Paul Begley, aged 46, of Begley Brothers Ltd, based in Blanchardstown, avoided paying customs duty on more than 1,000 tonnes of garlic from China, by having them labelled as apples.
Dublin Circuit Criminal Court heard the import duty on garlic is “inexplicably” high and can be up to 232%. In contrast, onions have an import duty of 9%.
The maximum sentence is five years in prison or a fine of three times the value of the goods.
Judge Martin Nolan imposed the maximum term on one count and one year on another count. These are to run consecutively, meaning a total of six years.
“It gives me no joy at all to jail a decent man,” said Judge Nolan, who described Begley as a “success story”; an “asset to the country” in supporting the economy and providing employment.
He noted Begley’s generosity and that he donates money to homeless charities and the St Vincent de Paul.
However the judge added he had engaged in a “grave” and “huge” tax evasion scheme. The import tax on garlic “may or may not” be excessive, he said, but this was for the Oireachtas, and not individuals, to decide.
He said he had to impose a significant jail term because such offences are hard to uncover, therefore the only effective deterrence is lengthy prison terms.
Begley, of Woodlock, Redgap, Rathcoole, pleaded guilty to four sample counts of evading customs duty between Sept 2003 and Oct 2007. The total amount of garlic involved was 1,013 tonnes, worth €1.1m.
Revenue officer Denis Twohig told the court that the scam was uncovered on Oct 9, 2007 when customs officers at Dublin Port investigated a container that was supposed to contain 18 tonnes of apples and two tonnes of garlic.
When they looked inside they found 21 tonnes of garlic and no apples. Officer Twohig said the import duty on apples was 9% of the total value while the duty on garlic was €120 per kilogram and an additional 9.6% of the total value. The outstanding tax on this consignment alone was €25,000.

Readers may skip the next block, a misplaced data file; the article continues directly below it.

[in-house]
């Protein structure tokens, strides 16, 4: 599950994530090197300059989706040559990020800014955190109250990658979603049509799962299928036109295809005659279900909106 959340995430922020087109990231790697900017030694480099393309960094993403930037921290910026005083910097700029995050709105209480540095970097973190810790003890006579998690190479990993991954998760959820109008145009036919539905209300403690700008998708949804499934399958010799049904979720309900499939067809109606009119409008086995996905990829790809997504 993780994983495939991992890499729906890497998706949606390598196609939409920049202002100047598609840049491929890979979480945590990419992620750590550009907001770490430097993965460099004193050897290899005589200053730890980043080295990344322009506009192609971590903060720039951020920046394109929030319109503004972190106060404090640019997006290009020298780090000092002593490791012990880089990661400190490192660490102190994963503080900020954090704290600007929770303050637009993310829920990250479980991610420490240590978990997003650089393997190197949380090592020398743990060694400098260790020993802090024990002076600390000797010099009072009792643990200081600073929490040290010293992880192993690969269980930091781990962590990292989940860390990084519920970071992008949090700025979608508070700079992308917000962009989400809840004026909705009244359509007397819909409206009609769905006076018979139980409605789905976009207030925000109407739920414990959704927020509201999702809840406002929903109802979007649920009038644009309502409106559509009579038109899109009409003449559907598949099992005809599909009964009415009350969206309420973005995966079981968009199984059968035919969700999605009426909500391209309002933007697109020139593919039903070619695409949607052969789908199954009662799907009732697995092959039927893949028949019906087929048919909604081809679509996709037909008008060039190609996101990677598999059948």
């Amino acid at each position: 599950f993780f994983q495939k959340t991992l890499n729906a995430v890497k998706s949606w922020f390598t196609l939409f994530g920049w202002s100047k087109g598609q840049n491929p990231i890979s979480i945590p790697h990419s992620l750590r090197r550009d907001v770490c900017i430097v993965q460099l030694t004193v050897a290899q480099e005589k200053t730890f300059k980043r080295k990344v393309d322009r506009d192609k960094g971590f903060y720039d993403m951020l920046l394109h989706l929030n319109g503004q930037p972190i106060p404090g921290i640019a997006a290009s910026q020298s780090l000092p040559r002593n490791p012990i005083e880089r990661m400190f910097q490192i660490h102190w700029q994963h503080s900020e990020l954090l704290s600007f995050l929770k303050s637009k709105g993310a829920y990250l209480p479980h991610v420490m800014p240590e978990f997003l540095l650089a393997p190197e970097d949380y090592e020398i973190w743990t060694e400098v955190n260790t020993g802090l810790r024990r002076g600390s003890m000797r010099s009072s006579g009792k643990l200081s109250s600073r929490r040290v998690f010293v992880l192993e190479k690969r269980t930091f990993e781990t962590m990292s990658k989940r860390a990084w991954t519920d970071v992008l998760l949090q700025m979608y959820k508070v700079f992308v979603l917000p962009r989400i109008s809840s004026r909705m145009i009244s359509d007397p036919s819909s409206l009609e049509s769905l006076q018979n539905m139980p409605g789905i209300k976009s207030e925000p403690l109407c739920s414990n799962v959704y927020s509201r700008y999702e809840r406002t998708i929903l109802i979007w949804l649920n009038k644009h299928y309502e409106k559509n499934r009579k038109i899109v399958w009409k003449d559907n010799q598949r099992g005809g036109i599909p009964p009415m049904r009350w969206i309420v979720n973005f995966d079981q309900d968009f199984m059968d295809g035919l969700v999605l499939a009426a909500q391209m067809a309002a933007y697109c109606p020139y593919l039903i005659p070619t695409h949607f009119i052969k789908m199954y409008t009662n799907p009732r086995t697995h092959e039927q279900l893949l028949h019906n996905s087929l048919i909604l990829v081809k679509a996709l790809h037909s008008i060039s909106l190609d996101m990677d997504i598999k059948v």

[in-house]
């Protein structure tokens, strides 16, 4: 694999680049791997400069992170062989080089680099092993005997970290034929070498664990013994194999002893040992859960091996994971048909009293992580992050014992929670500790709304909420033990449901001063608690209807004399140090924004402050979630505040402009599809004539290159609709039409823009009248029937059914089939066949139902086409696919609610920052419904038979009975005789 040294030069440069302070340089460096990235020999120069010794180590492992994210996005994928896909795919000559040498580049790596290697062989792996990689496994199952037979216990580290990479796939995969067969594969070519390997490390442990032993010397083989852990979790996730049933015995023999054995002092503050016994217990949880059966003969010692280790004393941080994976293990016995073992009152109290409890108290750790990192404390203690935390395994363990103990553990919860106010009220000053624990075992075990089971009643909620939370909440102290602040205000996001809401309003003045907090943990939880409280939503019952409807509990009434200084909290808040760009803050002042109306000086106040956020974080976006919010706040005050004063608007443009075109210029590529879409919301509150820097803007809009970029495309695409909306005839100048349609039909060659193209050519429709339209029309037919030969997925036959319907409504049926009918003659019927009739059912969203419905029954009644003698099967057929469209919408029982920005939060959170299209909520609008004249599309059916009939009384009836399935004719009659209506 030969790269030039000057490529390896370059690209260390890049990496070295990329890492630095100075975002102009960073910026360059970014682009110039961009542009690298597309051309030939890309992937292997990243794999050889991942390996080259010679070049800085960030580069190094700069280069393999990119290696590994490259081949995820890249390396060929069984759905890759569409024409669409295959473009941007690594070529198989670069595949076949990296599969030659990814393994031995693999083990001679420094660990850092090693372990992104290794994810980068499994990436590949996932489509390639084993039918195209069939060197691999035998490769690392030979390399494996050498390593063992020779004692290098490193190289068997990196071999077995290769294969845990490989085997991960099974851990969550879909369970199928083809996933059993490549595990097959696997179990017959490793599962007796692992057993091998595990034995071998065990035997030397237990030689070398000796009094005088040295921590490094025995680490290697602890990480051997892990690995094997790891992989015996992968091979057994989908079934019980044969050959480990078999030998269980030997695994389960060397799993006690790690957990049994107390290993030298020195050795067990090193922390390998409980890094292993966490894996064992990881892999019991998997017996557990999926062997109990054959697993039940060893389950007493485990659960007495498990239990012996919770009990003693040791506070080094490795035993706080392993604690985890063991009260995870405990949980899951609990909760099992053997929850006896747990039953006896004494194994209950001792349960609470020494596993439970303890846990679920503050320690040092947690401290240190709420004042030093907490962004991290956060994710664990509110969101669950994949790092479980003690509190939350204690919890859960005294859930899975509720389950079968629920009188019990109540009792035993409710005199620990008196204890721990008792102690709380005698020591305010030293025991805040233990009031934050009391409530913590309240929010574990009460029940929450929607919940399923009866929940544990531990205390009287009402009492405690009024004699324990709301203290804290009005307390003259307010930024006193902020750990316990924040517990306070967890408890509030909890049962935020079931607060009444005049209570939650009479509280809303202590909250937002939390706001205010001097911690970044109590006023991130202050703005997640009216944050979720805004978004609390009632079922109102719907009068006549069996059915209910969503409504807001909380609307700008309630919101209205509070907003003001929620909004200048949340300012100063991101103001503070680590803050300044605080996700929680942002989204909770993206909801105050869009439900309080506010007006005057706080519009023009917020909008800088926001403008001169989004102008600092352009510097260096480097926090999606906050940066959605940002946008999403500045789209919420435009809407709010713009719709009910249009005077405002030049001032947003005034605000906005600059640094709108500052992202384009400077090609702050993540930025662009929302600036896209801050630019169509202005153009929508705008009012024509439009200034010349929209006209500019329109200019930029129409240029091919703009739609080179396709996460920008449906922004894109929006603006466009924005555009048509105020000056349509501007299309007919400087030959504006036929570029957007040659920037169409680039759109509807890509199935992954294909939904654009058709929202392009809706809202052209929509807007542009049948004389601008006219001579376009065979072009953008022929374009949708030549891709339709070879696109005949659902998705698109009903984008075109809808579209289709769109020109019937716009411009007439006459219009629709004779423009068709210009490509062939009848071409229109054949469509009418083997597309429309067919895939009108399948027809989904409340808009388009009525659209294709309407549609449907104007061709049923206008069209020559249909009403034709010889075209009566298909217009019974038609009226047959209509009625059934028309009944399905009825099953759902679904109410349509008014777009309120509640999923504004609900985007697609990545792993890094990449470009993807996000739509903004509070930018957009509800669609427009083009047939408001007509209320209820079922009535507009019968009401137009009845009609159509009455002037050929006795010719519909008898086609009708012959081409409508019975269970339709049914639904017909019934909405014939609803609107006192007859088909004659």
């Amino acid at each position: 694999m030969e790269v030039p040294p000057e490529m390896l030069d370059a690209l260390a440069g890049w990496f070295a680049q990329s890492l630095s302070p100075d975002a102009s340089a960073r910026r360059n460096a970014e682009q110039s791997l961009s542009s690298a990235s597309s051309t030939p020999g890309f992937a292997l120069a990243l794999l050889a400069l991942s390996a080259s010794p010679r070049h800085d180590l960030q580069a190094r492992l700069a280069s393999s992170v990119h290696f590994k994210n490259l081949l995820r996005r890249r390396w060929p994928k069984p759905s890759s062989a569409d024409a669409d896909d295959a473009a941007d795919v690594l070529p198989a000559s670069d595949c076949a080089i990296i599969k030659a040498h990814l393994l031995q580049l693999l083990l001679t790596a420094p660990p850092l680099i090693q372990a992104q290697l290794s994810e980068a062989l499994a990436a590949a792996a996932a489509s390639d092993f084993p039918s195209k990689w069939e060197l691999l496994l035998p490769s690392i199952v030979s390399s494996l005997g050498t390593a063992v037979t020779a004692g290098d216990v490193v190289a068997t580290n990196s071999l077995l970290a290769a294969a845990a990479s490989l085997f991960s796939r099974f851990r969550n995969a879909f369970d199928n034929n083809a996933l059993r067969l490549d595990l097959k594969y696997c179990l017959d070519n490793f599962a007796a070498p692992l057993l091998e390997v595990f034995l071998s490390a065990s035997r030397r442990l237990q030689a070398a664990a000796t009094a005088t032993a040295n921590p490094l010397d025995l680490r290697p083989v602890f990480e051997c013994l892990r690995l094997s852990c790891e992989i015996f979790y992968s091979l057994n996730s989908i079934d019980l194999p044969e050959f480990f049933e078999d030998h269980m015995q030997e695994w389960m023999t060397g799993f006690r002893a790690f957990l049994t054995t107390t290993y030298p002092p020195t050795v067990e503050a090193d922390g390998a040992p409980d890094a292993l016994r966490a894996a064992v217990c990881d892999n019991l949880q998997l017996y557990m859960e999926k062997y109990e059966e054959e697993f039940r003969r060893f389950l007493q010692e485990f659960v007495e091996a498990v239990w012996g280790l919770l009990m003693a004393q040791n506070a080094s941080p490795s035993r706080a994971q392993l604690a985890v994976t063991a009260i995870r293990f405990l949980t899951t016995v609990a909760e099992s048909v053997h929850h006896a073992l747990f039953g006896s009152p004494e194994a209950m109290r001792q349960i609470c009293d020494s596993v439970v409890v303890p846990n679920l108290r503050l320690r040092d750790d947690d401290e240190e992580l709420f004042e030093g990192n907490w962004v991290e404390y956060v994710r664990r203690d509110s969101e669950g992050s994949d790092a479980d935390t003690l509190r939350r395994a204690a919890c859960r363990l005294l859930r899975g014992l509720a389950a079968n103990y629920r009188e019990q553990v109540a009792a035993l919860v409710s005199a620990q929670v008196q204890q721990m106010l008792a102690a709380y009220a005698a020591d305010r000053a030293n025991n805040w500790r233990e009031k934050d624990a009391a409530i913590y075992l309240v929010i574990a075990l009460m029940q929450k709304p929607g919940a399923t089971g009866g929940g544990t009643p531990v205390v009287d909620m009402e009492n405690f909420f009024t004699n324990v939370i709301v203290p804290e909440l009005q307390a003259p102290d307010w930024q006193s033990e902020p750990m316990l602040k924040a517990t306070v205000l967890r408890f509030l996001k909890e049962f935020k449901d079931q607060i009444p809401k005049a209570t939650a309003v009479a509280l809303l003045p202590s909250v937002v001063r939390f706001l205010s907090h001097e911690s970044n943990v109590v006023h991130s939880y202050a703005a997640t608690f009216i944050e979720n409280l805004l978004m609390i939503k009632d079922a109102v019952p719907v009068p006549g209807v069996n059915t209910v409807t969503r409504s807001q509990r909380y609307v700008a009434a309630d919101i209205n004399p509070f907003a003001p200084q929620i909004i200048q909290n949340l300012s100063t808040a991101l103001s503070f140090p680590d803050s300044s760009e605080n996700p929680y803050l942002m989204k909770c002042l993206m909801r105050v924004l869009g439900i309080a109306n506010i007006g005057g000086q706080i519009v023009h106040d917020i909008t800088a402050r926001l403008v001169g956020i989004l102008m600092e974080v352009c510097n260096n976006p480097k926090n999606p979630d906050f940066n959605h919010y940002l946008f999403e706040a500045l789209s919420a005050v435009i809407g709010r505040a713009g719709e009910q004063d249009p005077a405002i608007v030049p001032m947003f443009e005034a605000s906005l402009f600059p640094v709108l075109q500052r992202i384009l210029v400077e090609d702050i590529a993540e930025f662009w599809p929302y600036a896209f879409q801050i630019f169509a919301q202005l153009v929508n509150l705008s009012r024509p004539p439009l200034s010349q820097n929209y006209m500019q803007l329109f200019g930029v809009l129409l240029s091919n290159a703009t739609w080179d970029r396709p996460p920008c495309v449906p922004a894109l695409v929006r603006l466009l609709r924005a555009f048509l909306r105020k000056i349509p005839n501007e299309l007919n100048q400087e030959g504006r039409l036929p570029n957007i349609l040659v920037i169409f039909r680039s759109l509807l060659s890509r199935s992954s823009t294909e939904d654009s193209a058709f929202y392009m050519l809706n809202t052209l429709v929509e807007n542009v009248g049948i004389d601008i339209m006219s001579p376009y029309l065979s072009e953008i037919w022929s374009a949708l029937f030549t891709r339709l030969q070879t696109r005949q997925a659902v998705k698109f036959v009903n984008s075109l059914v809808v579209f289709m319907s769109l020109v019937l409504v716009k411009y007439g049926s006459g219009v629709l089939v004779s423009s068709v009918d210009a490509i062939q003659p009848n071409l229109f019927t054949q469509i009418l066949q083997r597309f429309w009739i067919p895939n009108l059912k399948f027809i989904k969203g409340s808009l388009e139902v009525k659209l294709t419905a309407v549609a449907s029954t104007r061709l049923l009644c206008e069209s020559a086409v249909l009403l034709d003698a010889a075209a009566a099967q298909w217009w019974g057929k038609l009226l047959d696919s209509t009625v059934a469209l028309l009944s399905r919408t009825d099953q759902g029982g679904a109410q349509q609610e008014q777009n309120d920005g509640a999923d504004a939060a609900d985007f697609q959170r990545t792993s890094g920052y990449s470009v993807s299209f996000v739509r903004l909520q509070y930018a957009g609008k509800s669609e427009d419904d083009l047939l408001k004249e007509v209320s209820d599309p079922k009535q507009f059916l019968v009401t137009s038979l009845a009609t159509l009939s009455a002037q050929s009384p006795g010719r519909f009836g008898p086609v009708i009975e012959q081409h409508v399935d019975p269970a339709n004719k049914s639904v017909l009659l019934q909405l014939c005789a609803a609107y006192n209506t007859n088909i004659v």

Following the find, revenue officers began an investigation into previous imports by the company. During a search of the headquarters, officers seized emails between Begley and his garlic supplier in China, exchanged over the course of four years. The emails told the supplier to falsify the importation documents to describe the shipments as apples rather than garlic.
The court heard Begley made full admissions and volunteered additional information.
He has been paying off debt over the last two years at €33,000 a month. A debt of €700,000 is outstanding.
Defence counsel David Keane SC said Begley is 18 years married and has three teenage children. He inherited the family business from his uncle and it has grown to be the largest producer and exporter of fruit and vegetables in Ireland and the fourth-largest distributor.
Counsel pleaded with Judge Nolan not to impose a custodial sentence and said his client was willing to pay any fine imposed.
He handed in character references detailing Begley’s charity work as well as an expert analysis of the “unique nature and level of duty on garlic”. He said the rate was “inexplicable” and 24 times that of onions.
The State disputed the term “inexplicable”, saying a detailed report had been provided, explaining the customs rate.